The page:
Are you going through tough financial stuff? Start by praising God for the shortage. That is faith. Praise Him for the problem because a BIG miracle is coming. Today you are anguished, tomorrow you will laugh with joy. Start laughing today, rejoicing in what God will do tomorrow.
You can’t see how God will answer. If you could it wouldn’t require faith. And the people of the Bible couldn’t foresee answers either.
For years, my prayer time was a worry session. No longer.
At some point, I realized I needed to praise God for answered petitions, not just machine-gun through the unanswered ones. As a boon, I discovered it bolstered my faith.
In addition to my long list of prayer requests, I have an ever-growing list of praise reports. Daily I write down at least one thing that was good, something God did. During prayer, I thank God for each and every one of them as part of my prayer time.
I have found that if I only ask for needs, I tend to get depressed. But if I also remind myself of His provision and bounty, it injects optimism like an energy-shot.
Adding praise reports has revolutionized my prayer time. I strongly recommend you do it to.
Fernando Torres, winner of the Golden Boot
Spain showcased masterclass soccer yesterday to beat Italy 4-0 and become the first nation to win three major titles consecutively: Euro Cup, World Cup, Euro Cup. And it did so without a clash of egos.
By contrast, Netherlands melted down in group stage and fell well short of expectations. Arjen Robben ripped his jersey off and stormed out of the stadium because he was upset over being substituted by the coach. The rifts were evident.
Unity leads to victory
Spain demonstrated how to win. Top-notch players weren’t selfish, setting up goals for others instead of taking it themselves. Fernando Torres humbly hooked a pass to a comrade on a shot he could have easily made himself. It was the last goal of Cup. Such selflessness could have cost him the Golden Boot award.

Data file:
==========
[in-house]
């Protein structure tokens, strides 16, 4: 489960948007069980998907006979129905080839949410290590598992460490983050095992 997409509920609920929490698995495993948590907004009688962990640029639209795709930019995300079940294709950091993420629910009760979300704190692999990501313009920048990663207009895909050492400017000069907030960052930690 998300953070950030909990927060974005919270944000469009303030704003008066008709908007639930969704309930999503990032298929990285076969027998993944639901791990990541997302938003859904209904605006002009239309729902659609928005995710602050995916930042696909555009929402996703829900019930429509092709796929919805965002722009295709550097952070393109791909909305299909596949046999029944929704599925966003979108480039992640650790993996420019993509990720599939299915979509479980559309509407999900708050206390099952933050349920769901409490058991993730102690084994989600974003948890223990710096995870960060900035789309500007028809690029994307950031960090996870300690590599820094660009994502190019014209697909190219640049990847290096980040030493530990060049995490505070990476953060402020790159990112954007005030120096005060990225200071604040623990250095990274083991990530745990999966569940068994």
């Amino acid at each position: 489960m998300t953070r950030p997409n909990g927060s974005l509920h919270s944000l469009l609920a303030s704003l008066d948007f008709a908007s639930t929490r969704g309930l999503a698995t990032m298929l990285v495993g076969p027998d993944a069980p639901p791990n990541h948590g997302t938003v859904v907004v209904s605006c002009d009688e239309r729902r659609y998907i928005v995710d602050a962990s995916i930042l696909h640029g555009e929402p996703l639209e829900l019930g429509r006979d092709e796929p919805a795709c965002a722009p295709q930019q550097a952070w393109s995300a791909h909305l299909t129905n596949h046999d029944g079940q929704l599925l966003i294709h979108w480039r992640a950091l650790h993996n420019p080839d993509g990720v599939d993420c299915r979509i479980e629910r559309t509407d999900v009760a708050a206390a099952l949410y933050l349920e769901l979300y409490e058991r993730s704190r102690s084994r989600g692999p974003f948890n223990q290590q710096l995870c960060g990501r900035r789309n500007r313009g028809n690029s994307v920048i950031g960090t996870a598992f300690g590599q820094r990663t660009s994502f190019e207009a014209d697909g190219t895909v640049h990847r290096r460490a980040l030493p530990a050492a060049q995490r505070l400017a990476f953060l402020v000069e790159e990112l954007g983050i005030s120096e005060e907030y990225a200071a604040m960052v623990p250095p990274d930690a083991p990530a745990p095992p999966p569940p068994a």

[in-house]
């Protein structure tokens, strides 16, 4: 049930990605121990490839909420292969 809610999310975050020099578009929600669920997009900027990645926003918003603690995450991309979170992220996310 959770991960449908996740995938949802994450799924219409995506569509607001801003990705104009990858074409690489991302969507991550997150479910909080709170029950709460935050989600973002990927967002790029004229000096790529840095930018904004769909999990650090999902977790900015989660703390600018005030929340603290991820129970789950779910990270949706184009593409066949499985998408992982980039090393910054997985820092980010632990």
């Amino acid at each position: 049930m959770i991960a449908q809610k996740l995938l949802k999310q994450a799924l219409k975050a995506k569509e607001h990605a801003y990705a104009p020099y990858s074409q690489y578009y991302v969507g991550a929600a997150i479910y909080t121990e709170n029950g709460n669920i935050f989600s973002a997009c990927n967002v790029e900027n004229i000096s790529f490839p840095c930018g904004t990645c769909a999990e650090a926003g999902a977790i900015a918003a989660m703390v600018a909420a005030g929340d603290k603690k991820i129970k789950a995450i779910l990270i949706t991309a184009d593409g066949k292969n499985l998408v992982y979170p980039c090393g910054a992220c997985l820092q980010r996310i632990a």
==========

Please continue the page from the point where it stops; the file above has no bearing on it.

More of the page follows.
This team triumph is a lesson for the church. Our culture tells us that individuals get the victory (Superman, Rambo and a host of movies promote this myth). But the Bible tells us it is His church, a collection of people, that will prevail. I will build my church, and the gates of Hades will not overcome it. — Mt. 16:18 NIV.
To achieve this utterly crucial unity (see Acts for examples of unity = revival), there is a need for humility, always out of vogue with the flesh. For everyone who exalts himself will be humbled, and he who humbles himself will be exalted. — Lu. 14:11 NIV. Robben should learn from the Bible.
Posted in Financial Talk
Tagged Arjen Roben, effort, Euro Cup, Fernando Torres, Gates of Hell will not prevail, humble, humility, illustration, individual, Italy, Red Fury, sermon illustration, soccer, Spain, team, teamwork, unity